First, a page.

Table_1_Family A DNA Polymerase Phylogeny Uncovers Diversity and Replication Gene Organization in the Virioplankton.xlsx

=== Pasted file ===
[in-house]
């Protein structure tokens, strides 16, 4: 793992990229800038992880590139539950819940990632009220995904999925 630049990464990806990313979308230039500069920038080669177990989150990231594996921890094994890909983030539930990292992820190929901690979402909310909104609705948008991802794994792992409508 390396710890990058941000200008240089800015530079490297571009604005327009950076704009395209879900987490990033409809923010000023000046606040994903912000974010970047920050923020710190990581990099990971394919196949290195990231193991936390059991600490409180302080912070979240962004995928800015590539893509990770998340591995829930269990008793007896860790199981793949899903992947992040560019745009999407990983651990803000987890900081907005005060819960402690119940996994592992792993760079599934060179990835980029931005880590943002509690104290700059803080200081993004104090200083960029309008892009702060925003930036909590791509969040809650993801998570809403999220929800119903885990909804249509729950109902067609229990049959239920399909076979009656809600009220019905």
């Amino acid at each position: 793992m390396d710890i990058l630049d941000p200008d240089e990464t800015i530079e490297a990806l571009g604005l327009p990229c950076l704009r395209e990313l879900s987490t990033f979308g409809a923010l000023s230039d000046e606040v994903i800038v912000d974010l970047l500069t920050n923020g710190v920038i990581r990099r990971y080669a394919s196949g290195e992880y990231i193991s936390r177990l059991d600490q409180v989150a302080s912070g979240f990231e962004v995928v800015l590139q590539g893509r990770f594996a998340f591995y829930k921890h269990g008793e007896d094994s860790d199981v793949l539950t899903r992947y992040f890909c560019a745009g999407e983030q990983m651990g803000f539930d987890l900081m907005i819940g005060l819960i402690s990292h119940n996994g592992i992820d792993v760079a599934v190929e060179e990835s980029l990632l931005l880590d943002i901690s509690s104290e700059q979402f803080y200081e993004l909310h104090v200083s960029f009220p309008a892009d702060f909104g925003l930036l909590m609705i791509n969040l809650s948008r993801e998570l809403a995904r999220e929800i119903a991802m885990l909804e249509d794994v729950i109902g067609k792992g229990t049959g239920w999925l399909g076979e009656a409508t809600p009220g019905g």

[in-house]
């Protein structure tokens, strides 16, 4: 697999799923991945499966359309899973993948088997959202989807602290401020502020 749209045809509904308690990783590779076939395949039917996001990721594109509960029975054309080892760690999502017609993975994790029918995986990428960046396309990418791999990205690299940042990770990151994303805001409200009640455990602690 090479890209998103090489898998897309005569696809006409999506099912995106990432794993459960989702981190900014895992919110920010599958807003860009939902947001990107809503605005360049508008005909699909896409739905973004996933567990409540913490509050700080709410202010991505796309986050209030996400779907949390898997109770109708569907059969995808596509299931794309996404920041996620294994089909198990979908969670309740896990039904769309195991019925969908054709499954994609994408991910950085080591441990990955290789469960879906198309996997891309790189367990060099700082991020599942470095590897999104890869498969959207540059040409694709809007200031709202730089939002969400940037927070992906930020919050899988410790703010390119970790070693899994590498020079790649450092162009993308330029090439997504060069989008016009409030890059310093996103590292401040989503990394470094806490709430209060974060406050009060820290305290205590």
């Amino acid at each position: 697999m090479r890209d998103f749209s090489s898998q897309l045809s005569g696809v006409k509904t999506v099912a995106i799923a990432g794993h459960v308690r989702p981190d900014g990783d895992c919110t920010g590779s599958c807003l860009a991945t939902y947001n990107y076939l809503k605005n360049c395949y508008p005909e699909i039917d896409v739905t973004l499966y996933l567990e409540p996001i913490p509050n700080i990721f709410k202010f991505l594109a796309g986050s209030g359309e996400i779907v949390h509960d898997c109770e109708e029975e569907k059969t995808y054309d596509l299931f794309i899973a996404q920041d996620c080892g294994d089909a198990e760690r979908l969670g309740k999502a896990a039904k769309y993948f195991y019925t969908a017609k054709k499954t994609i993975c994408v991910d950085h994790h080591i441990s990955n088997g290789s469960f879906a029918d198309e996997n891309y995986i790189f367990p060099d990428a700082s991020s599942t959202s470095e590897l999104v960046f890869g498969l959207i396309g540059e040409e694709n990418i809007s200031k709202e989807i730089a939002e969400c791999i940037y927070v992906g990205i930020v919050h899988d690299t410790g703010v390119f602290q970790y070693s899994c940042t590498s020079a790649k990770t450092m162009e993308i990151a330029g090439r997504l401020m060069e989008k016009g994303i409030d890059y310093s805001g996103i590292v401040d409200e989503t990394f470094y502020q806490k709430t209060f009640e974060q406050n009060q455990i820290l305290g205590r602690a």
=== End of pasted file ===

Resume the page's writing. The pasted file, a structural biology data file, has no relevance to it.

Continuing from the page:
Shotgun metagenomics, which allows for broad sampling of viral diversity, has uncovered genes that are widely distributed among virioplankton populations and show linkages to important biological features of unknown viruses. Over 25% of known dsDNA phage carry the DNA polymerase I (polA) gene, making it one of the most widely distributed phage genes. Because of its pivotal role in DNA replication, this enzyme is linked to phage lifecycle characteristics. Previous research has suggested that a single amino acid substitution might be predictive of viral lifestyle. In this study Chesapeake Bay virioplankton were sampled by shotgun metagenomic sequencing (using long and short read technologies). More polA sequences were predicted from this single viral metagenome (virome) than from 86 globally distributed virome libraries (ca. 2,100, and 1,200, respectively). The PolA peptides predicted from the Chesapeake Bay virome clustered with 69% of PolA peptides from global viromes; thus, remarkably the Chesapeake Bay virome captured the majority of known PolA peptide diversity in viruses. This deeply sequenced virome also expanded the diversity of PolA sequences, increasing the number of PolA clusters by 44%. Contigs containing polA sequences were also used to examine relationships between phylogenetic clades of PolA and other genes within unknown viral populations. Phylogenic analysis revealed five distinct groups of phages distinguished by the amino acids at their 762 (Escherichia coli IAI39 numbering) positions and replication genes. DNA polymerase I sequences from Tyr762 and Phe762 groups were most often neighbored by ring-shaped superfamily IV helicases and ribonucleotide reductases (RNRs). The Leu762 groups had non-ring shaped helicases from superfamily II and were further distinguished by an additional helicase gene from superfamily I and the lack of any identifiable RNR genes. Moreover, we found that the inclusion of ribonucleotide reductase associated with PolA helped to further differentiate phage diversity, chiefly within lytic podovirus populations. Altogether, these data show that DNA Polymerase I is a useful marker for observing the diversity and composition of the virioplankton and may be a driving factor in the divergence of phage replication components.